The Chitlin’ Circuit and the Road to Rock ‘N’ Roll

The Chitlin’ Circuit and the Road to Rock and Roll

 by Preston Lauterbach

W. W. Norton & Company, July 2011

Reviewed by Adele Annesi

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     Acclaimed journalist and editor Preston Lauterbach brings to vibrant life and lasting memory the black musicians, promoters, and media moguls of the late thirties and early forties who blazed The Chitlin’ Circuit and the Road to Rock ‘N’ Roll.

     Born in Virginia, raised in California, and hailing now from Memphis, Lauterbach has a visceral feel for a topic whose influence is as far-reaching as his roots. His storytelling shines brightest in profiling the personalities who made up the circuit, and in drawing connections between their lives and their contributions to music and society that outsiders would certainly miss.

     Lauterbach begins with a visit to 86-year-old blues and jazz legend Sax Kari. Through vivid description and tales often told with the benefit of Kari’s perspective, the story unfolds of an intricate network of venues where black entertainers could perform with acceptance and some safety at the height of segregation, and where many carved a niche indispensable in the history of music.

     Leading his audience along the chitlin’ circuit’s circuitous and sometimes clandestine route, Lauterbach largely follows the path of booking agent and talent promoter extraordinaire Denver Ferguson, whose list of black promoters working only with black acts could guarantee the booking of a band’s entire tour. Ferguson’s list was the circuit. His entrepreneurial savvy gave it juice, and chitlins (chitterlings, cooked pig intestines) were the soul food that epitomized it. Lauterbach’s portrayal of Ferguson reveals an astute operator who knew how syndicates worked and who would rather “make a hundred dollars crooked than a thousand dollars straight.”

     Not only did the circuit need money, it needed the support of the media. Lauterbach renders “midget maestro” journalist musician Walter Barnes with a three-dimensional quality that highlights the author’s skill as an investigative journalist and biographer combined. Lauterbach’s clever comparison of Barnes with pianist, composer, and big band leader Duke Ellington contrasts their divergent paths — Barnes on the circuit and Ellington on the main track. Yet, Barnes’ smart, prognostic columns for the Chicago Defender, the nation’s most influential black weekly newspaper then and still kickin’ today, shaped the music world and, as Lauterbach notes, fostered Barnes’ career in the process.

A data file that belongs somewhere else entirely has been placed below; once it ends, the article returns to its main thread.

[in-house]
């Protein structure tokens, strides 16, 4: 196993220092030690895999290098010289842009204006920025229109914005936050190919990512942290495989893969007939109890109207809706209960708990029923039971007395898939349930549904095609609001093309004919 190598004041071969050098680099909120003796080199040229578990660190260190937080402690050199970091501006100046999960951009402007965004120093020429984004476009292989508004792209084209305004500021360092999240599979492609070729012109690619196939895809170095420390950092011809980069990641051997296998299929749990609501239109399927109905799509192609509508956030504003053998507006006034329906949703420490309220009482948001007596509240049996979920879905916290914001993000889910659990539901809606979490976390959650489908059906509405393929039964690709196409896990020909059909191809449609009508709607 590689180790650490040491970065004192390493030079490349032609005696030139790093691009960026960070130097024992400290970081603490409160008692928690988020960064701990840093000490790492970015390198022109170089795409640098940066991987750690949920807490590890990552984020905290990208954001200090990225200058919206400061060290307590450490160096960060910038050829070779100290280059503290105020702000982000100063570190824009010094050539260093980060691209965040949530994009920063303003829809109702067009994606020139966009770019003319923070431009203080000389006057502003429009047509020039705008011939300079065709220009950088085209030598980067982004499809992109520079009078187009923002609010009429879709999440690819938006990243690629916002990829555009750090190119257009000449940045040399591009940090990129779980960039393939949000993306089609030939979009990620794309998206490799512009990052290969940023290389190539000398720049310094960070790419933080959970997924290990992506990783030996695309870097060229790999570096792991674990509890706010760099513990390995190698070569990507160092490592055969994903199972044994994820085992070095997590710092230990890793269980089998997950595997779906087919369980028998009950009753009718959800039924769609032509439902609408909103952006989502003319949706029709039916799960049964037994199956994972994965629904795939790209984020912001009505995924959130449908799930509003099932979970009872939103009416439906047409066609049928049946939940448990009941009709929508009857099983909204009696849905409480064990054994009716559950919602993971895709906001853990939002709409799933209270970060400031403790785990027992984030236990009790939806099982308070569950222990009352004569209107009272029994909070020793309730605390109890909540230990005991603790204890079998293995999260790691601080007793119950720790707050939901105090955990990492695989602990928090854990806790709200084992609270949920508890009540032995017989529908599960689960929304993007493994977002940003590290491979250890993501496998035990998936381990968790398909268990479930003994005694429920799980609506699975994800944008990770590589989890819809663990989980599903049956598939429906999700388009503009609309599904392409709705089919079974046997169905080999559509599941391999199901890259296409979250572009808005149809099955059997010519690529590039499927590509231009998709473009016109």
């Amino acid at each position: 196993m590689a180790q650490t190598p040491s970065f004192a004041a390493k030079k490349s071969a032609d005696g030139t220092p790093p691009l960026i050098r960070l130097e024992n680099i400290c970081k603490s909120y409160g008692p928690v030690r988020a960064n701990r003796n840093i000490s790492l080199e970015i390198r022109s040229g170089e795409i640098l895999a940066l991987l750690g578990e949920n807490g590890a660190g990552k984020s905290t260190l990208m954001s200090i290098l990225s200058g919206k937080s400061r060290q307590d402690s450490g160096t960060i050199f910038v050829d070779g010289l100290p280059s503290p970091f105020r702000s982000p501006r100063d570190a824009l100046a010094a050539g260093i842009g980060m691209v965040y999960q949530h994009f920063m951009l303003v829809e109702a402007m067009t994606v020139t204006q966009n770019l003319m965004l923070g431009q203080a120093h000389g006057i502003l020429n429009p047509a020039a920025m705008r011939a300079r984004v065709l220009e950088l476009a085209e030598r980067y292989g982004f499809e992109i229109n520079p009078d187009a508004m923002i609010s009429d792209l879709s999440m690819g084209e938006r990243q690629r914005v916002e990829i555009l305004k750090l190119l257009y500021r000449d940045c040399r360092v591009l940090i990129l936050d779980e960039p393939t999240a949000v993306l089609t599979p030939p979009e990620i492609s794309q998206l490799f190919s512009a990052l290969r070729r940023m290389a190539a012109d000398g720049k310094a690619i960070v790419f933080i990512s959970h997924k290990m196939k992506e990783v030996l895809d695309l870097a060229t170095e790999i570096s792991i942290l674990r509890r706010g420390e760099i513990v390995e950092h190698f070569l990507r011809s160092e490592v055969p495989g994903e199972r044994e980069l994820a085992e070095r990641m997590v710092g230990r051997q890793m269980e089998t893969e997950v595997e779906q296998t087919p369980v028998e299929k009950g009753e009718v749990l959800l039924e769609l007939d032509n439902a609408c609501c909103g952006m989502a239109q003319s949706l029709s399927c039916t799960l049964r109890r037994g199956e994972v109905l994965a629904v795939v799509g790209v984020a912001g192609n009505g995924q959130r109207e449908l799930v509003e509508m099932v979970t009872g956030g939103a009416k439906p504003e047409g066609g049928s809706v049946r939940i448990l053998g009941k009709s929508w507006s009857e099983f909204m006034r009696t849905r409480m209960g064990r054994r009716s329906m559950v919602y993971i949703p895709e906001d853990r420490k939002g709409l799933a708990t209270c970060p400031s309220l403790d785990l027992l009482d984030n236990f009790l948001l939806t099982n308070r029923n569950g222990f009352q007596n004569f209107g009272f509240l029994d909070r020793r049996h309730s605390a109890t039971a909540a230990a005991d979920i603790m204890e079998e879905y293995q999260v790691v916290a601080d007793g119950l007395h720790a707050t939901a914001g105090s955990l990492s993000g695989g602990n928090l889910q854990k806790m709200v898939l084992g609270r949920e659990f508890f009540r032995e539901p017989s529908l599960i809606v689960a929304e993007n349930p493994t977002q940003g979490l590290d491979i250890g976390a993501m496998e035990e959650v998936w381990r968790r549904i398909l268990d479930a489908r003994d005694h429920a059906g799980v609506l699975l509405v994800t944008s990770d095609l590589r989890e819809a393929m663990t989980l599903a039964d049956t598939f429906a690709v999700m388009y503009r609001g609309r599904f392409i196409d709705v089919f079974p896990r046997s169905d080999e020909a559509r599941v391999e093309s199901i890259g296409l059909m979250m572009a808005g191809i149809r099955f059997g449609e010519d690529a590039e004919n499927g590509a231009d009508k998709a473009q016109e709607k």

Even with its colorful personalities center stage, the circuit would have been nothing without the stage itself. Lauterbach offers detailed descriptions of clubs and joints from Brownsville to Baton Rouge, Houston to Harlem. Occasionally, the sheer number of people and places slows the story. Yet, to do the circuit’s complexity justice, the many stops along the way must be there, and Lauterbach makes of them a highly readable compendium.

     Although some chapter transitions are less clear, the author excels when he brings a personality into focus. The standout portrait is of Little Richard, born Richard Wayne Penniman. Lauterbach paints an engaging composite of this singer, songwriter, musician, recording artist and actor who was key in the transition from rhythm and blues to rock and roll. Lauterbach’s colorful yet balanced portrait of Little Richard in all his flamboyant sexuality and showmanship showcases the entertainer’s talent with style and grace, and in selecting Richard to portray in such depth, Lauterbach successfully bridges the transition to rock and roll espoused in the book’s title.

     The story of the circuit might not have become a story except for the author’s reportorial instinct. His initial research revealed the chitlin’ circuit as a grind, a place of exile and relegation, but his explorations, like his profiles, reveal a people of vision who capitalized on marginalization to create an industry of “far-reaching design.” It took obstinacy and endurance to hew such an outcome from oppression, and it took a love of excitement and fun. Lauterbach throws the spotlight on the shadows of the past “across a cityscape that no longer exists,” on the black musicians of the day and their audiences whose indomitable sense of enthusiasm often enabled them to make the worst of times the best of times.

     At the close of the book, the chapters grow shorter, and like a postman with miles to go before he sleeps and musicians with miles to go before they play that last set, Lauterbach has gigs to record and musicians to do justice to. The book accomplishes this goal, and it is likely to stand as an inclusive review of the lives and times of the chitlin’ circuit on the way to rock and roll.

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